During that decade I became something of a professional patient. A struggle with colorectal cancer involved radiation, two bouts of chemotherapy and numerous surgeries. Downtime was devoted to something referred to medically as recuperation. The most recuperative of my time was spent in my happy place in front of the television. The happiest of my happy places was at lunchtime when COOL TV showed The Rosemary Clooney Show.

A syndicated half-hour program of 40 episodes produced between 1956 and 1958, The Rosemary Clooney Show starred the popular singer with Nelson Riddle and his Orchestra, and "four guys called the Hi-Lo's". This was how the guys introduced the line-up, and themselves, not to mention "our very, very special guest (fill in the blank)". What guests! Everyone from Boris Karloff to Buster Keaton, Carol Channing to Charles Coburn, Dorothy Kirsten to Mel Torme, and more.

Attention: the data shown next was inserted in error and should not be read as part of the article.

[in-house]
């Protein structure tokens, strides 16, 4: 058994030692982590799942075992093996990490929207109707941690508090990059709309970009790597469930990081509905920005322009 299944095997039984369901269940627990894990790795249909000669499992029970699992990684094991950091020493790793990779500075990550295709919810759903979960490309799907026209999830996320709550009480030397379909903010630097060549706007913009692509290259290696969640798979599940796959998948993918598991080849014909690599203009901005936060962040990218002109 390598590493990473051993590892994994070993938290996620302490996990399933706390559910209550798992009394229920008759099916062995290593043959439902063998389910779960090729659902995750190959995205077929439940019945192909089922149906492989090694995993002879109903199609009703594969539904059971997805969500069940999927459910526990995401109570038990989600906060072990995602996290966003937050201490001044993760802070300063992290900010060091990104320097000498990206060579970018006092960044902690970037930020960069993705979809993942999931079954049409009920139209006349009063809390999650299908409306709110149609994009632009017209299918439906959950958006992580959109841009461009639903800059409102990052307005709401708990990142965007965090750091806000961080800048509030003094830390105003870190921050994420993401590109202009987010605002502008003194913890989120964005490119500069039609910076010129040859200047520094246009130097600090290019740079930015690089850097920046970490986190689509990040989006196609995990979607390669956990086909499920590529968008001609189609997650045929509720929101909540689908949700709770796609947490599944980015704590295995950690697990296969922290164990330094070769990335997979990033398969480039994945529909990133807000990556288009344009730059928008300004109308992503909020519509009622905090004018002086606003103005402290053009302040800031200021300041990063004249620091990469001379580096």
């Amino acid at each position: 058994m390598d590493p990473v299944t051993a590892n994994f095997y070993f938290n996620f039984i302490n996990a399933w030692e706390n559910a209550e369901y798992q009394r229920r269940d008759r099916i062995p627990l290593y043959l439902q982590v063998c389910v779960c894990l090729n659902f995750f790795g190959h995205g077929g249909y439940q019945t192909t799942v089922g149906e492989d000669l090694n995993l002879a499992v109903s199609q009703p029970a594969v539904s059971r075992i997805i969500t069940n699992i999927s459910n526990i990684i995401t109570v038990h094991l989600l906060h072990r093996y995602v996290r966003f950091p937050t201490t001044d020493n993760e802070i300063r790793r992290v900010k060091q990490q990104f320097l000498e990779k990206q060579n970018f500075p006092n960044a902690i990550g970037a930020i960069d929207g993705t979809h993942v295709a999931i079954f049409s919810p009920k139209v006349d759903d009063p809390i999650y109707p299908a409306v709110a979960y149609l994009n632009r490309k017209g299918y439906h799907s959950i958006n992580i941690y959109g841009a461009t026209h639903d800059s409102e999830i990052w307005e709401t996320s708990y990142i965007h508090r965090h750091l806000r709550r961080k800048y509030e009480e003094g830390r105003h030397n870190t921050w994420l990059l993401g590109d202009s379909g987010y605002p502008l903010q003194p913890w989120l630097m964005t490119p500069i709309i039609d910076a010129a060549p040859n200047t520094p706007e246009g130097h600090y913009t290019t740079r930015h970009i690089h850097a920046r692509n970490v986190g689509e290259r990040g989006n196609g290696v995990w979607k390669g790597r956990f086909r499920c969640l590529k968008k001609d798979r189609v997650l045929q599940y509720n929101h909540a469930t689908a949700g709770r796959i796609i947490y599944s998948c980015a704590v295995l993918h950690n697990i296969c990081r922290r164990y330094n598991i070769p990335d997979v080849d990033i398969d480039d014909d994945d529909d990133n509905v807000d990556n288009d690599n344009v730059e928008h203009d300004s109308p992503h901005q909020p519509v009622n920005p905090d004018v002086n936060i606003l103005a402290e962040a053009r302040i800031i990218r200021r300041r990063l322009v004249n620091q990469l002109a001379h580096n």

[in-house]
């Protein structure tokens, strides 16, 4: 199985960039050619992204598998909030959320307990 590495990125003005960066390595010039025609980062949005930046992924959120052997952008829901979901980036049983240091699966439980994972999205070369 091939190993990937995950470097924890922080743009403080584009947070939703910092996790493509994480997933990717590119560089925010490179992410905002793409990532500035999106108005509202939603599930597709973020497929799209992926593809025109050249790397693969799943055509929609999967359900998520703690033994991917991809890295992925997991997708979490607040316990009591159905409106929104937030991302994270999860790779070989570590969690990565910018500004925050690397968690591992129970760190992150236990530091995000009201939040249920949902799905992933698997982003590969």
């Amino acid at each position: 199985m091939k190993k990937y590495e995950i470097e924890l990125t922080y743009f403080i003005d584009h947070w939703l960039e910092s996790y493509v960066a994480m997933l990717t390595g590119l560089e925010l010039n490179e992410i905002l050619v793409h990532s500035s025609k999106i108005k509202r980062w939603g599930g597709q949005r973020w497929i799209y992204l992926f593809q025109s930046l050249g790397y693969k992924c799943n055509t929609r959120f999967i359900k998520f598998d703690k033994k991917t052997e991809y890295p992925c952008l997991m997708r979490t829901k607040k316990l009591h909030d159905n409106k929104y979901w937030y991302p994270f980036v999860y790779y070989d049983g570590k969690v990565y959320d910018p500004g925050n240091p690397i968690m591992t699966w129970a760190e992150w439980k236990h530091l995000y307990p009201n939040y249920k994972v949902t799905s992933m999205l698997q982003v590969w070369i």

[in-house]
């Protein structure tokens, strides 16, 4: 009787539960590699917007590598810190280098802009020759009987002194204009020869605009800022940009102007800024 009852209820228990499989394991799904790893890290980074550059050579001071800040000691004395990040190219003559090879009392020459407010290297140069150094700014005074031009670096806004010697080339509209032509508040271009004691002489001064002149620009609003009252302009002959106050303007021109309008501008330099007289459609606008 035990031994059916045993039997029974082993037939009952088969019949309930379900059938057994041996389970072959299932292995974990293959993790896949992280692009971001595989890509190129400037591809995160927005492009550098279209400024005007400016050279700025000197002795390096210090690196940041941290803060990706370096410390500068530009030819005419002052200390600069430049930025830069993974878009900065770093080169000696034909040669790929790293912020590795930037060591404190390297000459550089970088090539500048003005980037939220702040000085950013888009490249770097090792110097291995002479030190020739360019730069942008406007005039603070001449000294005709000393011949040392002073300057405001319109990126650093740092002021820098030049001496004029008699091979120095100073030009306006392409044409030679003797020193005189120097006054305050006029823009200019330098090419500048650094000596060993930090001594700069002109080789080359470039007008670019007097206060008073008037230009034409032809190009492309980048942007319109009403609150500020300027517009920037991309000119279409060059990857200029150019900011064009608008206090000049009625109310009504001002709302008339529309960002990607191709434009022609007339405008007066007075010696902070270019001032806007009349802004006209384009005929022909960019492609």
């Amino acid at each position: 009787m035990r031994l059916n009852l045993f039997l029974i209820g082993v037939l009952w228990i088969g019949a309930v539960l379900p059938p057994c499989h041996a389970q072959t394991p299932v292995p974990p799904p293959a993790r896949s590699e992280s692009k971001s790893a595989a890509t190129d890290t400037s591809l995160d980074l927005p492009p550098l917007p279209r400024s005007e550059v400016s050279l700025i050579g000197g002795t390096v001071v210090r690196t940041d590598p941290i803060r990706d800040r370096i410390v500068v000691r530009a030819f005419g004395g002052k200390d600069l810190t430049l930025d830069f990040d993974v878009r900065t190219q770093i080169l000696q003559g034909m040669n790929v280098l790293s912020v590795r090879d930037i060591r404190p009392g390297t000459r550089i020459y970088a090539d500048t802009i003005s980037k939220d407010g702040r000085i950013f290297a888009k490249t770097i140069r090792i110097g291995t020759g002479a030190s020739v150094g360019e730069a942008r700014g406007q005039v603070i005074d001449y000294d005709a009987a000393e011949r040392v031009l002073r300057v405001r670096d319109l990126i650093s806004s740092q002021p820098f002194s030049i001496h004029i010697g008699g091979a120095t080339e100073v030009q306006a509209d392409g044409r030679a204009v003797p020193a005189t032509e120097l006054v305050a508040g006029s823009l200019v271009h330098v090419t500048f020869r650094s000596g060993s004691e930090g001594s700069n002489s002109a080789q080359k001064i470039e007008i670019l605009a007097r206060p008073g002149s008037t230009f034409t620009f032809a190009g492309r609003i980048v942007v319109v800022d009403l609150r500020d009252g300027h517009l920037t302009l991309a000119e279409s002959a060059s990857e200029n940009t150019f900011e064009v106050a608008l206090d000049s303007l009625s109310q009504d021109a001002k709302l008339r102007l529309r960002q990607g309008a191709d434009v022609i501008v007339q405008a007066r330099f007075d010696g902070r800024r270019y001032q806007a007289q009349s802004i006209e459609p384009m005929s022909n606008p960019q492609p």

Gene Puerling, Bob Strasen, Clark Burroughs, Bob Morse

The Hi-Lo's were featured as a group, soloists, in duets with Rosie, and in skits. Vocalist and arranger Gene Puerling (1929-2008) formed the group in 1953. Our personnel that appeared on the program are Gene, Bob Morse (1923-2001), Bob Strassen (1928-1994), and Clark Burroughs.

As you can see from the picture above, the name of the group came not only from their sizes; Bob S. and Bob M. being tall and Gene and Clark on the shorter side, but also from their range with the Bobs baritones, Gene a bass-baritone, and Clark a tenor.

A sample of The Rosemary Clooney Show with guest star Boris Karloff.

Watching The Rosemary Clooney Show daily not only gave me a chance to enjoy great guest stars, and Rosie singing her hits and great standards arranged by Nelson Riddle, but it was an opportunity to see and hear The Hi-Lo's in their early prime stretching their vocal abilities and having fun. I'm sure it was good for my health. I should also mention that my Hi-Lo's album collection increased greatly during this time.


This is just a touch of their discography:

Listen to the Hi-Lo's
The Hi-Lo's I Presume
The Hi-Lo's Under Glass
Suddenly It's the Hi-Lo's
The Hi-Lo's and All That Jazz
The Hi-Lo's Broadway Playbill
The Hi-Lo's Happen to Folk Songs
Ring Around Rosie (with Rosemary Clooney)